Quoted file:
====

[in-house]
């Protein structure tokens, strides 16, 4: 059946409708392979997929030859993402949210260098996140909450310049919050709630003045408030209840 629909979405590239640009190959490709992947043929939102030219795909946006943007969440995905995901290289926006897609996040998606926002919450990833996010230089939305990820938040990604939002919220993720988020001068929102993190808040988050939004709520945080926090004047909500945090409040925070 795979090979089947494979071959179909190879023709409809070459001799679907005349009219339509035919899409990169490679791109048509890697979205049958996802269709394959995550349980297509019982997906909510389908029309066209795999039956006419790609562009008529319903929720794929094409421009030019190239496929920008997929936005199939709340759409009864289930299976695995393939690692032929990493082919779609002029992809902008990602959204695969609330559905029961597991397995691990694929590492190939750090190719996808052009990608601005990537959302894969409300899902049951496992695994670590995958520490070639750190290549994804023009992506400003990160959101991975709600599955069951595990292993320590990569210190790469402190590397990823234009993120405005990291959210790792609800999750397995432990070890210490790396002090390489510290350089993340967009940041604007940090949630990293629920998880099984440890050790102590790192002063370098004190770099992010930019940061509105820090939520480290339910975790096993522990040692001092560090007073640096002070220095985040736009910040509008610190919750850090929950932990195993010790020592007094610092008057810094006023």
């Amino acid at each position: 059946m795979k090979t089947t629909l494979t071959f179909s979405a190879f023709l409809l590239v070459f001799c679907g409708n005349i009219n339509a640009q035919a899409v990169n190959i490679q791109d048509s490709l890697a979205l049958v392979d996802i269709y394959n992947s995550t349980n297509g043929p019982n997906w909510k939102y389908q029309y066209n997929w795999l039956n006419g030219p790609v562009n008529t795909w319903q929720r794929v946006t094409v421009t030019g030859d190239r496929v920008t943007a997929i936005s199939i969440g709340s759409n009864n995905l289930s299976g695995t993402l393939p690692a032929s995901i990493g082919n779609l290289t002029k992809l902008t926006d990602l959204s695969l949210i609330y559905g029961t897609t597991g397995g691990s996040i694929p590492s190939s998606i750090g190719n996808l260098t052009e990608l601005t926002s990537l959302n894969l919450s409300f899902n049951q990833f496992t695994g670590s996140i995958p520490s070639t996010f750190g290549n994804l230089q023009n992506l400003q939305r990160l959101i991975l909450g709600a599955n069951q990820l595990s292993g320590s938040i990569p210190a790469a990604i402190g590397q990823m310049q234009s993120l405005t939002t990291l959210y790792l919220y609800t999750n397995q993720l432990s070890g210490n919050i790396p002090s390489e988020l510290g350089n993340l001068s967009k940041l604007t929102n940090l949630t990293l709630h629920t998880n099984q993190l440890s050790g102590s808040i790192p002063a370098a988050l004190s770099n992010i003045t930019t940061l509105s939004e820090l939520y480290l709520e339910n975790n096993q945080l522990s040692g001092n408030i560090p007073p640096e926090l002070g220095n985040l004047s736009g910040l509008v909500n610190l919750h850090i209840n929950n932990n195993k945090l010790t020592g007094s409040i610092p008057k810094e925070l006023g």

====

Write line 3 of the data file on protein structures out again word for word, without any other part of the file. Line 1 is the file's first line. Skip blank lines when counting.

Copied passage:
């Amino acid at each position: 059946m795979k090979t089947t629909l494979t071959f179909s979405a190879f023709l409809l590239v070459f001799c679907g409708n005349i009219n339509a640009q035919a899409v990169n190959i490679q791109d048509s490709l890697a979205l049958v392979d996802i269709y394959n992947s995550t349980n297509g043929p019982n997906w909510k939102y389908q029309y066209n997929w795999l039956n006419g030219p790609v562009n008529t795909w319903q929720r794929v946006t094409v421009t030019g030859d190239r496929v920008t943007a997929i936005s199939i969440g709340s759409n009864n995905l289930s299976g695995t993402l393939p690692a032929s995901i990493g082919n779609l290289t002029k992809l902008t926006d990602l959204s695969l949210i609330y559905g029961t897609t597991g397995g691990s996040i694929p590492s190939s998606i750090g190719n996808l260098t052009e990608l601005t926002s990537l959302n894969l919450s409300f899902n049951q990833f496992t695994g670590s996140i995958p520490s070639t996010f750190g290549n994804l230089q023009n992506l400003q939305r990160l959101i991975l909450g709600a599955n069951q990820l595990s292993g320590s938040i990569p210190a790469a990604i402190g590397q990823m310049q234009s993120l405005t939002t990291l959210y790792l919220y609800t999750n397995q993720l432990s070890g210490n919050i790396p002090s390489e988020l510290g350089n993340l001068s967009k940041l604007t929102n940090l949630t990293l709630h629920t998880n099984q993190l440890s050790g102590s808040i790192p002063a370098a988050l004190s770099n992010i003045t930019t940061l509105s939004e820090l939520y480290l709520e339910n975790n096993q945080l522990s040692g001092n408030i560090p007073p640096e926090l002070g220095n985040l004047s736009g910040l509008v909500n610190l919750h850090i209840n929950n932990n195993k945090l010790t020592g007094s409040i610092p008057k810094e925070l006023g």